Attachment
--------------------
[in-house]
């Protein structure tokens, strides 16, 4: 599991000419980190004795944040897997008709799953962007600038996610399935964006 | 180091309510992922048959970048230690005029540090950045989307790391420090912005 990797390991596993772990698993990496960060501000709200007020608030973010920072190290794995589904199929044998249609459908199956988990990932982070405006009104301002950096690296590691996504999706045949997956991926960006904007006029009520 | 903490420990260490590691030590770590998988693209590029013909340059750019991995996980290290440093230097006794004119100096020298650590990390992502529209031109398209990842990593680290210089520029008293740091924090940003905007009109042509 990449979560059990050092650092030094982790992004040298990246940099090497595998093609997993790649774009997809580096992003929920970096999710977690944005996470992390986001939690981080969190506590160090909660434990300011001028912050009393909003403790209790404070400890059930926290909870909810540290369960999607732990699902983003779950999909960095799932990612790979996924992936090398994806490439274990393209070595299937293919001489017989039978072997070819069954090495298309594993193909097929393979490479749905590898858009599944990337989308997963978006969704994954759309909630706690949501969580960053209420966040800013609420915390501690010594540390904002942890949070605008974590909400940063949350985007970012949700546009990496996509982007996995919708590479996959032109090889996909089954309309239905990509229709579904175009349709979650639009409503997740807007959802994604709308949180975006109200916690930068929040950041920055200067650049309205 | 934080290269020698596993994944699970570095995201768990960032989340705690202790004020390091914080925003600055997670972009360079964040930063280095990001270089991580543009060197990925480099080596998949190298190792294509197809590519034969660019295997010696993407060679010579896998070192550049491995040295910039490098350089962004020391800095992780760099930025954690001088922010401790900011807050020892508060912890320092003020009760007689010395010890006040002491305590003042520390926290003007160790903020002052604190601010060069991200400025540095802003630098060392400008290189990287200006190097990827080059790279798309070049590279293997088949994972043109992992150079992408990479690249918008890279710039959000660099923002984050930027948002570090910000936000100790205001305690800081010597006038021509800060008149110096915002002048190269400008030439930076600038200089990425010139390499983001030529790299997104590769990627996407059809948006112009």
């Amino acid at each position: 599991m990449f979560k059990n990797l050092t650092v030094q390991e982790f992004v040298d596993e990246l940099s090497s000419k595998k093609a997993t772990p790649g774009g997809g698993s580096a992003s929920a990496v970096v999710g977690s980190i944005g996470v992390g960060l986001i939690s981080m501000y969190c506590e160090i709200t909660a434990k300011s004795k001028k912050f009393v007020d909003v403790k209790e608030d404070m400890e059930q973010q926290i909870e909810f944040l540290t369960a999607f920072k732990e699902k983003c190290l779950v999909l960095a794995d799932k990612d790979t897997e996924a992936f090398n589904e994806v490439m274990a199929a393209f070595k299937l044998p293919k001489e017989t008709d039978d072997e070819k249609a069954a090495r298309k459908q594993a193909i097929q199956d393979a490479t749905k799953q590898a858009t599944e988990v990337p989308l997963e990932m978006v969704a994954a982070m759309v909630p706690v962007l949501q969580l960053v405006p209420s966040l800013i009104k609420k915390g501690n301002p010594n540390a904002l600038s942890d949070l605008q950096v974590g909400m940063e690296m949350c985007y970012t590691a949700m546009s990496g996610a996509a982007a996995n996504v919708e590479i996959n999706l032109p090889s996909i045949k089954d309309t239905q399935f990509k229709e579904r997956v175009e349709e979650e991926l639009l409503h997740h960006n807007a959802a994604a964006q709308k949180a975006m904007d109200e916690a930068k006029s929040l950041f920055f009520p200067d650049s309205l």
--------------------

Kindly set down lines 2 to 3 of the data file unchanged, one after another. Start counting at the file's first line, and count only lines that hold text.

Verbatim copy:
């Protein structure tokens, strides 16, 4: 599991000419980190004795944040897997008709799953962007600038996610399935964006 | 180091309510992922048959970048230690005029540090950045989307790391420090912005 990797390991596993772990698993990496960060501000709200007020608030973010920072190290794995589904199929044998249609459908199956988990990932982070405006009104301002950096690296590691996504999706045949997956991926960006904007006029009520 | 903490420990260490590691030590770590998988693209590029013909340059750019991995996980290290440093230097006794004119100096020298650590990390992502529209031109398209990842990593680290210089520029008293740091924090940003905007009109042509 990449979560059990050092650092030094982790992004040298990246940099090497595998093609997993790649774009997809580096992003929920970096999710977690944005996470992390986001939690981080969190506590160090909660434990300011001028912050009393909003403790209790404070400890059930926290909870909810540290369960999607732990699902983003779950999909960095799932990612790979996924992936090398994806490439274990393209070595299937293919001489017989039978072997070819069954090495298309594993193909097929393979490479749905590898858009599944990337989308997963978006969704994954759309909630706690949501969580960053209420966040800013609420915390501690010594540390904002942890949070605008974590909400940063949350985007970012949700546009990496996509982007996995919708590479996959032109090889996909089954309309239905990509229709579904175009349709979650639009409503997740807007959802994604709308949180975006109200916690930068929040950041920055200067650049309205 | 934080290269020698596993994944699970570095995201768990960032989340705690202790004020390091914080925003600055997670972009360079964040930063280095990001270089991580543009060197990925480099080596998949190298190792294509197809590519034969660019295997010696993407060679010579896998070192550049491995040295910039490098350089962004020391800095992780760099930025954690001088922010401790900011807050020892508060912890320092003020009760007689010395010890006040002491305590003042520390926290003007160790903020002052604190601010060069991200400025540095802003630098060392400008290189990287200006190097990827080059790279798309070049590279293997088949994972043109992992150079992408990479690249918008890279710039959000660099923002984050930027948002570090910000936000100790205001305690800081010597006038021509800060008149110096915002002048190269400008030439930076600038200089990425010139390499983001030529790299997104590769990627996407059809948006112009």
């Amino acid at each position: 599991m990449f979560k059990n990797l050092t650092v030094q390991e982790f992004v040298d596993e990246l940099s090497s000419k595998k093609a997993t772990p790649g774009g997809g698993s580096a992003s929920a990496v970096v999710g977690s980190i944005g996470v992390g960060l986001i939690s981080m501000y969190c506590e160090i709200t909660a434990k300011s004795k001028k912050f009393v007020d909003v403790k209790e608030d404070m400890e059930q973010q926290i909870e909810f944040l540290t369960a999607f920072k732990e699902k983003c190290l779950v999909l960095a794995d799932k990612d790979t897997e996924a992936f090398n589904e994806v490439m274990a199929a393209f070595k299937l044998p293919k001489e017989t008709d039978d072997e070819k249609a069954a090495r298309k459908q594993a193909i097929q199956d393979a490479t749905k799953q590898a858009t599944e988990v990337p989308l997963e990932m978006v969704a994954a982070m759309v909630p706690v962007l949501q969580l960053v405006p209420s966040l800013i009104k609420k915390g501690n301002p010594n540390a904002l600038s942890d949070l605008q950096v974590g909400m940063e690296m949350c985007y970012t590691a949700m546009s990496g996610a996509a982007a996995n996504v919708e590479i996959n999706l032109p090889s996909i045949k089954d309309t239905q399935f990509k229709e579904r997956v175009e349709e979650e991926l639009l409503h997740h960006n807007a959802a994604a964006q709308k949180a975006m904007d109200e916690a930068k006029s929040l950041f920055f009520p200067d650049s309205l």